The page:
The Rohingya in Bangladesh: A protracted refugee crisis
Two years have passed since the start of the latest Rohingya refugee crisis, and the displacement of over 700,000 people from Myanmar to Cox’s Bazar, Bangladesh. As time passes, the situation has changed from an acute humanitarian emergency to one of protracted crisis, bringing new challenges for the Rohingya and the agencies attempting to intervene. Focusing on two of the major issues arising from the protracted nature of the crisis – health and education – we can explore in depth the impacts that they are having on the daily life and long-term prospects of the refugees stuck in limbo in Cox’s Bazar
As well as migration itself being a social determinant of health, the conditions and social circumstances in which the Rohingya are living in the refugee camps also determine health outcomes. Cramped living conditions, inadequate access to clean water, good nutrition and sanitation and the lack of clean fuel sources for cooking are all major contributors to poor health outcomes. Such conditions are challenging during an emergency situation, but when that situation becomes protracted, the impact that they have on the health of residents is extended, leading to increased risks of disease outbreak and chronic negative health outcomes. Communicable disease outbreaks such as diphtheria, diarrhoea, respiratory infections and measles have been reported within the camps.
Daily health care needs have also changed and developed. When the first waves of refugees arrived, trauma care, treatment of acute conditions and the setting up of clinics was the priority. Today, longer-term health needs are also an urgent requirement and secondary healthcare, as well as emergency primary healthcare is needed. Chronic illnesses such as diabetes and high blood pressure need ongoing treatment, mental health support for victims of trauma and sexual abuse must be available, pregnant women need ante and post-natal care and children need to be vaccinated. Health care providers in the camp have to meet the changing demands of protracted crisis which can mean a complete overhaul of the original emergency healthcare system set up, with providers needing to re-evaluate and re-structure existing facilities. However, challenges have emerged – there is not an even distribution of health facilities throughout the camps, as the crisis nature of the development of clinics, did not allow for extensive planning of service location, and camps have grown in an ad hoc fashion. For Rohingya refugees living in more remote camps, there are often no medical services available. Additionally, health facilities may lack the capacity to deal with mass outbreaks of communicable disease or the long-term management of chronic illnesses, meaning that people may not be able to get the care that they need.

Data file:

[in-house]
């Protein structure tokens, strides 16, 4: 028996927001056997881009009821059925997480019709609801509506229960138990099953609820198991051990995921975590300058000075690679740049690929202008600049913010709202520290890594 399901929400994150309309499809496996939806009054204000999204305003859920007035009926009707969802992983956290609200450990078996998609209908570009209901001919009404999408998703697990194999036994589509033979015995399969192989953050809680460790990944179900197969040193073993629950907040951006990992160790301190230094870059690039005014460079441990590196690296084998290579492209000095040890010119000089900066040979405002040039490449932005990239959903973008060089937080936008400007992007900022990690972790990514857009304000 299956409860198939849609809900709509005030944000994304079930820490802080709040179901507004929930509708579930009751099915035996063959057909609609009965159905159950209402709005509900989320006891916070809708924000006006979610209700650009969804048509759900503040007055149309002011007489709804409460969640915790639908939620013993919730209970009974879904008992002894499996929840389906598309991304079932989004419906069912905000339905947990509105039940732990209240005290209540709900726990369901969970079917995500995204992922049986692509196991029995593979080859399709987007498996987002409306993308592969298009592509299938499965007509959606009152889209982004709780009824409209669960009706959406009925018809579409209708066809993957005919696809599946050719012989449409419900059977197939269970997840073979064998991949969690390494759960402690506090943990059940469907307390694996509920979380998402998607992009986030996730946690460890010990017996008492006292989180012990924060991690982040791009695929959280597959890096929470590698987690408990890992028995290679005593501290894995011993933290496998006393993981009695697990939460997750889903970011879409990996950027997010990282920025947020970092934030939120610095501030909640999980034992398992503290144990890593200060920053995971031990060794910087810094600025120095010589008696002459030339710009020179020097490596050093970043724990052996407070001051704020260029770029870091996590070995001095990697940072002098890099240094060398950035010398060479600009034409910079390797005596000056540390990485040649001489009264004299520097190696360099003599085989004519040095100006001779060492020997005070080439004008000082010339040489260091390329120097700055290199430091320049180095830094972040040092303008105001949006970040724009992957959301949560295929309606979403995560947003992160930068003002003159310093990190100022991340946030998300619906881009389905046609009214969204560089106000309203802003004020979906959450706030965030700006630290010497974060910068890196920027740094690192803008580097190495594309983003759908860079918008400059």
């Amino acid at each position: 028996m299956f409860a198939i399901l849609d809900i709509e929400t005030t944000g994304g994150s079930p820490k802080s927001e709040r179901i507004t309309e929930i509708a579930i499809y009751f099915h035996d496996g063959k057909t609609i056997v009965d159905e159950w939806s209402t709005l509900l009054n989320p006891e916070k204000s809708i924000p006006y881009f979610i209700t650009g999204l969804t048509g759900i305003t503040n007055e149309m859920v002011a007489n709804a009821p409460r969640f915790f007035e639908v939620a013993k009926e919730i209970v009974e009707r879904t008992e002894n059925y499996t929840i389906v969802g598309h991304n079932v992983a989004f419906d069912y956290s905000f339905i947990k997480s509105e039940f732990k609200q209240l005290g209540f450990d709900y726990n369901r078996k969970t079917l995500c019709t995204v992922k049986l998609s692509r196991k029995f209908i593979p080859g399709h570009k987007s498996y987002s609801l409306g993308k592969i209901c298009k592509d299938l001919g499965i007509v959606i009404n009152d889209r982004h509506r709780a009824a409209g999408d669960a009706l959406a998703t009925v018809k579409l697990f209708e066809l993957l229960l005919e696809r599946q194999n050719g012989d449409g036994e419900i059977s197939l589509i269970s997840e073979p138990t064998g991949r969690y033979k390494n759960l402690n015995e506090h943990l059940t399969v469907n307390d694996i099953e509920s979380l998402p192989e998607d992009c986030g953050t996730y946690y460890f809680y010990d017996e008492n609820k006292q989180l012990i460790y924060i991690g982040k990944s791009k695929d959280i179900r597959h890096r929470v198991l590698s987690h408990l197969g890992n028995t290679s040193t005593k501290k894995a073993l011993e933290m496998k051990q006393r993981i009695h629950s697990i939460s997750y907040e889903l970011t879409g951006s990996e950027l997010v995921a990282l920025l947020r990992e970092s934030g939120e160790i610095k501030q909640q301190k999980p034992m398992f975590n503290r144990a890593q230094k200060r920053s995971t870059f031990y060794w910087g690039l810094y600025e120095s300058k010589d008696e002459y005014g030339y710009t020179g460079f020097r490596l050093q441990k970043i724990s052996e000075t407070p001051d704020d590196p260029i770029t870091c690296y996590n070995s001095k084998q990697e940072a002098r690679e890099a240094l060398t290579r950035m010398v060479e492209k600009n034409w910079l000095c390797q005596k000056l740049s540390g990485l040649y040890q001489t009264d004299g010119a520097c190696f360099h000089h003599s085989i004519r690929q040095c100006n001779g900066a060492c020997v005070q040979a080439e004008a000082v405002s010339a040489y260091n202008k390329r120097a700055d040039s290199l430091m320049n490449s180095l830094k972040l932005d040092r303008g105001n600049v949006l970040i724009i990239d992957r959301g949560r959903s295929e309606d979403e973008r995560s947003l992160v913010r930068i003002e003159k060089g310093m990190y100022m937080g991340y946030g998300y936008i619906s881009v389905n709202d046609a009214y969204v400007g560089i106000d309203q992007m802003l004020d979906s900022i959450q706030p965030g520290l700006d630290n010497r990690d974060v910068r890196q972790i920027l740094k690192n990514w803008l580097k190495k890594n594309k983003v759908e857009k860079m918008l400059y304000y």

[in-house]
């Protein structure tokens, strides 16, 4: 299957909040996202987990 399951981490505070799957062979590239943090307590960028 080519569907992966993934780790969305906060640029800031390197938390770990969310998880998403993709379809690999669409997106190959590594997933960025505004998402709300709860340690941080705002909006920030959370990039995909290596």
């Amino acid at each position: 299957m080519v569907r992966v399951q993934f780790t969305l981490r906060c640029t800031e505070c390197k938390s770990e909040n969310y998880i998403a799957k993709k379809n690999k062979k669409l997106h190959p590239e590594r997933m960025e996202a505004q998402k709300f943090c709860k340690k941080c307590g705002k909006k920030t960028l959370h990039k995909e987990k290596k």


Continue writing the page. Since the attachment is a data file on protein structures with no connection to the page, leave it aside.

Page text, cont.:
Since arriving in Bangladesh, children and young people have been prevented from engaging in formal education. The government of Myanmar has forbidden Rohingya students from continuing their studies using the Burmese curriculum. Additionally, the Bangladeshi authorities, hoping for a repatriation deal to be reached soon and thus reluctant to encourage the integration of Rohingya students in the Bangladeshi school system, have denied students from accessing the Bangladeshi curriculum or from learning Bangla. However, as the latest repatriation attempt has failed due to opposition from the Rohingya after authorities in Myanmar refused to guarantee their rights on return, a workable solution for repatriation seems increasingly remote. The protracted nature of the crisis means that a generation of young people are spending years outside of the school system. Access to quality education is the fourth UN Sustainable Development Goals – it is a right that all children and young people have. By denying education to young Rohingya, this robs them of opportunities for intellectual, social and emotional development, it limits their future work prospects and denies them a sense of purpose, dignity and stability after displacement. It also places young people in danger: frustrated and marginalised young people have a higher chance of becoming radicalised or of becoming involved in criminal activities. Girls who are not in education are more likely to be forced into child marriages and are at increased risk of trafficking. Many studies have shown that one of the strongest links of demography is that between mother’s education and infant mortality, highlighting that by denying girls the right to education today, this will not affect only them, but also the next generation of children.
NGOs and community groups are attempting to fill the gap and offer provision of basic education in Cox’s Bazar, but no recognised accreditation can be gained from these efforts. Moreover, the distribution of service is not even and there is no set curriculum. This means that the quality of education varies greatly between providers, often failing to meet the needs of students. Even this limited provision of schooling is only allowed by the Bangladeshi government at primary school level, leaving older children and young people without any form of education. Of the 530,000 school-age Rohingya refugees living in the camps in Cox’s Bazar, only a quarter are accessing education of any kind.
Whilst the Rohingya wait for a sustainable, long term solution to be reached, more must be done to support and to meet their immediate needs. Opportunities lost now will have repercussions far into the future – life cannot stop because of displacement. MOAS’ previous health care missions and it’s current community training programmes are providing vital support and skills development within the community. We will continue to stand in solidarity with the Rohingya, building capacity and hope within the community.
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